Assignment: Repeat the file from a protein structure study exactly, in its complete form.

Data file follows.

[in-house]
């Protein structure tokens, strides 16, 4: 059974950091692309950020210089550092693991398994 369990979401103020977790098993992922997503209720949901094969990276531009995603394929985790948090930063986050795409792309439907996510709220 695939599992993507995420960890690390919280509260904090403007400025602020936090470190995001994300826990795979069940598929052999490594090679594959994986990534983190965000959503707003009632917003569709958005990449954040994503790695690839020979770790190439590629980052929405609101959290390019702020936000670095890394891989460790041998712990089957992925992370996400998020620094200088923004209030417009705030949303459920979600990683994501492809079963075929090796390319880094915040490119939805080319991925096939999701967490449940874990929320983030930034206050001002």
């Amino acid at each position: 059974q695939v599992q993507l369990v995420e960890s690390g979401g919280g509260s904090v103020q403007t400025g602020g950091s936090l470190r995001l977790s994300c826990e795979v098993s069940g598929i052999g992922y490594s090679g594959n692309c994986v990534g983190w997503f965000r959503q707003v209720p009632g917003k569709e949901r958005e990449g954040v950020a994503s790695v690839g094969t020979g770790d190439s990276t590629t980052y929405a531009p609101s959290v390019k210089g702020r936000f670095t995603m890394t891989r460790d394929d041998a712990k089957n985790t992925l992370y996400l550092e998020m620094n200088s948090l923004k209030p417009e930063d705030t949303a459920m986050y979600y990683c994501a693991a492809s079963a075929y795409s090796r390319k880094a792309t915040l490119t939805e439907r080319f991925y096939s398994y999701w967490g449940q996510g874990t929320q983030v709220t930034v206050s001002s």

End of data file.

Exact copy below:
[in-house]
């Protein structure tokens, strides 16, 4: 059974950091692309950020210089550092693991398994 369990979401103020977790098993992922997503209720949901094969990276531009995603394929985790948090930063986050795409792309439907996510709220 695939599992993507995420960890690390919280509260904090403007400025602020936090470190995001994300826990795979069940598929052999490594090679594959994986990534983190965000959503707003009632917003569709958005990449954040994503790695690839020979770790190439590629980052929405609101959290390019702020936000670095890394891989460790041998712990089957992925992370996400998020620094200088923004209030417009705030949303459920979600990683994501492809079963075929090796390319880094915040490119939805080319991925096939999701967490449940874990929320983030930034206050001002």
């Amino acid at each position: 059974q695939v599992q993507l369990v995420e960890s690390g979401g919280g509260s904090v103020q403007t400025g602020g950091s936090l470190r995001l977790s994300c826990e795979v098993s069940g598929i052999g992922y490594s090679g594959n692309c994986v990534g983190w997503f965000r959503q707003v209720p009632g917003k569709e949901r958005e990449g954040v950020a994503s790695v690839g094969t020979g770790d190439s990276t590629t980052y929405a531009p609101s959290v390019k210089g702020r936000f670095t995603m890394t891989r460790d394929d041998a712990k089957n985790t992925l992370y996400l550092e998020m620094n200088s948090l923004k209030p417009e930063d705030t949303a459920m986050y979600y990683c994501a693991a492809s079963a075929y795409s090796r390319k880094a792309t915040l490119t939805e439907r080319f991925y096939s398994y999701w967490g449940q996510g874990t929320q983030v709220t930034v206050s001002s």